Not too keen on the facade either but better than the mess that it had become and the quality of the finishes look to be of a suitably high standard.

Zappomatic on July 11, 2017 at 1:27 pm

Took a look at the foyer today and I have to say it looks good! Modern, stylish and classy. The left wall is lined with a series of counters: Ben & Jerry’s, Bar, Square Pie and a pizza offering while the right has the standard popcorn-centric kiosk. Bar offering looked good with a wide selection of beers, wines and spirits plus craft beer on tap. Quite a contrast to Cineworld’s foyer as inherited from Empire, with a redundant ticket counter, wasted space galore and a comparatively dated, bare-bones retail offering (the bar section of the main counter looking particularly sorry with its empty wine racks)

Externally the building is looking much fresher with attractive lighting features under the reduced size canopy and restored neon trim on the top of the building. Less successful is the Vue logo which is stacked vertically and sort of folded to fit on the old fin. Head-on it looks a bit strange, seen from the left the cinema appears to be called “\LE”.

Ticket prices are steep starting at £15.99 for an adult for the least popular films (£18.49 for a recliner) however the place looked a lot busier than Cineworld and Odeon.

Zappomatic on July 9, 2017 at 4:48 pm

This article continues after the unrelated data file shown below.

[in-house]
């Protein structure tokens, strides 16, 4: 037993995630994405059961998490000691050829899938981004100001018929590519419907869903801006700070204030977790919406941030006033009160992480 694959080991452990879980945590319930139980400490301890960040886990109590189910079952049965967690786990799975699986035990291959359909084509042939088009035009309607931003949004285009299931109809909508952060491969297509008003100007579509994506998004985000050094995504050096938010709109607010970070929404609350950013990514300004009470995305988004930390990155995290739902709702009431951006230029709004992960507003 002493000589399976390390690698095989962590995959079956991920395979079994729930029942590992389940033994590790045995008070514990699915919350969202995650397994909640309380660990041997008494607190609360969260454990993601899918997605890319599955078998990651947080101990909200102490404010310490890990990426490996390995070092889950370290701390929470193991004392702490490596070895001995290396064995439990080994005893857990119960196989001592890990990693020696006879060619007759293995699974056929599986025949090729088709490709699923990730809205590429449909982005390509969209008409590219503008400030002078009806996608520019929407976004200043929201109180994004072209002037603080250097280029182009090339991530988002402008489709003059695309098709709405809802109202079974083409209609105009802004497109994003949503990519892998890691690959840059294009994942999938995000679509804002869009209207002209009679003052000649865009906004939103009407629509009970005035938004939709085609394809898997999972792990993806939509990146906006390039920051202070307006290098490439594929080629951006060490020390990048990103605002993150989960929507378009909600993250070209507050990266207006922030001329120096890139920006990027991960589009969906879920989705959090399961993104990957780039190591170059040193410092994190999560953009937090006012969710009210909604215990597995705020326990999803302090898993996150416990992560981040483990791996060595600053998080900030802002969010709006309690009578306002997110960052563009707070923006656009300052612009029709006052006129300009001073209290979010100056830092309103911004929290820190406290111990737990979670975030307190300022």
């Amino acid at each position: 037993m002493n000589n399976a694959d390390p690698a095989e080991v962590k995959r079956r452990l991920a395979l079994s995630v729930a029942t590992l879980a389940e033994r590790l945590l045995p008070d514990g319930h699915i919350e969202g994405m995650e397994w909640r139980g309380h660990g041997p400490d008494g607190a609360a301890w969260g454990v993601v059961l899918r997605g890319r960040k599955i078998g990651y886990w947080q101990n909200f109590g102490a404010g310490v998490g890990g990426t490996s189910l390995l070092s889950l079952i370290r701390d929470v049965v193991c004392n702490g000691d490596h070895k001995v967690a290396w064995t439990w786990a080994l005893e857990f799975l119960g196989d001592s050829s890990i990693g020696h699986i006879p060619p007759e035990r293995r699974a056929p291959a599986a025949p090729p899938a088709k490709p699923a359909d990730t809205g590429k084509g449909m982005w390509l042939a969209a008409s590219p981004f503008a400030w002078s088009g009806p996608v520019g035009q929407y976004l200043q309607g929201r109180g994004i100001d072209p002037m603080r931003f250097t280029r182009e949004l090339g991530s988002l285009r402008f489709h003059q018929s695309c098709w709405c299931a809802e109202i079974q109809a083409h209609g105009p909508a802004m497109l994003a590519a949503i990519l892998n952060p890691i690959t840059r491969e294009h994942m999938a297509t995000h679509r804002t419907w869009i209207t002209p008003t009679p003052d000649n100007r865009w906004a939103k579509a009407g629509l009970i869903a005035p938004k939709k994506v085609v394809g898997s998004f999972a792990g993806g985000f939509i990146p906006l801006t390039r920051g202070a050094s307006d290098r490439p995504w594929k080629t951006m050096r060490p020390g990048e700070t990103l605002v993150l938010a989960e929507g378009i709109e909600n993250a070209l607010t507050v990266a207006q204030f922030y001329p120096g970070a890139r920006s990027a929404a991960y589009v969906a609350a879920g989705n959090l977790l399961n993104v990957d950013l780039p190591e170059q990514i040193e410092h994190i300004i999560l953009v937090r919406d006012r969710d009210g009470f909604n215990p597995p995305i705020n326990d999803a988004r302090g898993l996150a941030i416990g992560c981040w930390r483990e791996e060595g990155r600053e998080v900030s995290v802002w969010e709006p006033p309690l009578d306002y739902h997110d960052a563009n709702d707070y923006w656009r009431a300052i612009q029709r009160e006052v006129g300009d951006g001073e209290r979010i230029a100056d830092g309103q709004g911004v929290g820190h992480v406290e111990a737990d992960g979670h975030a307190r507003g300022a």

Opening date is 11 July.

davepring on July 7, 2017 at 10:15 am

Reopens next week..look forward to seeing the changes!

CF100 on March 24, 2017 at 5:27 am

“A £6.6 million investment will see Vue’s West End venue […] offer guests the choice of fully reclining leather seats […] all other seats will be ‘VIP’ and have been designed to be super spacious, with extra room to stretch out and relax. […] There will be a total of 1,385 VIP and luxurious reclining seats. […]

“*Dolby Atmos installed in two screens […] all screens will also benefit from […] Sony 4K digital projection.

“retail offer with two new hot food concessions – Square Pie and Pizzeria Maletti – as well as a complete redesign of the foyer and existing bar area. A 62.7m² digital screen will also be installed on the exterior of the building.”

Zappomatic on March 9, 2017 at 7:40 am

No listings on Vue’s website beyond today so presume it’s closing for refurb from tomorrow?

CF100 on March 5, 2017 at 7:44 am

The Licensing Application is up on Westminster Council’s website, no. 17/00626/LIPVM.

From it, here are the new seat counts:

Auditorium 1 68 standard / 22 VIP / 9 Luxury/ 99 Total / 1 Accessible
Auditorium 2 57 standard / 12 VIP / 10 Luxury / 79 Total / 1 Accessible
Auditorium 3 121 standard / 24 VIP / 10 Luxury / 155 Total / 2 Accessible
Auditorium 4 121 standard / 24 VIP / 10 Luxury / 155 Total / 2 Accessible
Auditorium 5 229 standard / 48 VIP / 20 Luxury / 297 Total / 4 Accessible
Auditorium 6 120 standard / 20 VIP / 10 Luxury / 150 Total / 2 Accessible
Auditorium 7 229 standard / 48 VIP / 20 Luxury / 297 Total / 4 Accessible
Auditorium 8 89 standard / 26 VIP / 8 Luxury / 123 Total / 2 Accessible
Auditorium 9 138 standard / 30 VIP / 9 Luxury / 177 Total / 2 Accessible

All auditoria 1172 standard / 254 VIP / 106 Luxury / 1532 Total / 20 Accessible

Works mentioned in the application include:

-Front box office removed.

-Ground floor concessions counter to be removed and replaced with two counters on the side walls.

-Changes to first floor lounge including new seating and refitted bar.

-Managers' office converted to a ‘Green Room.’

No significant internal changes are shown on the plans, so I would assume the ‘refurb’ of the auditoria will be ‘cosmetic,‘ with the same (or similar) sized screens etc.

CF100 on February 23, 2017 at 7:47 am

davepring: Excellent news!

Bet they ditch the tabs though. :–(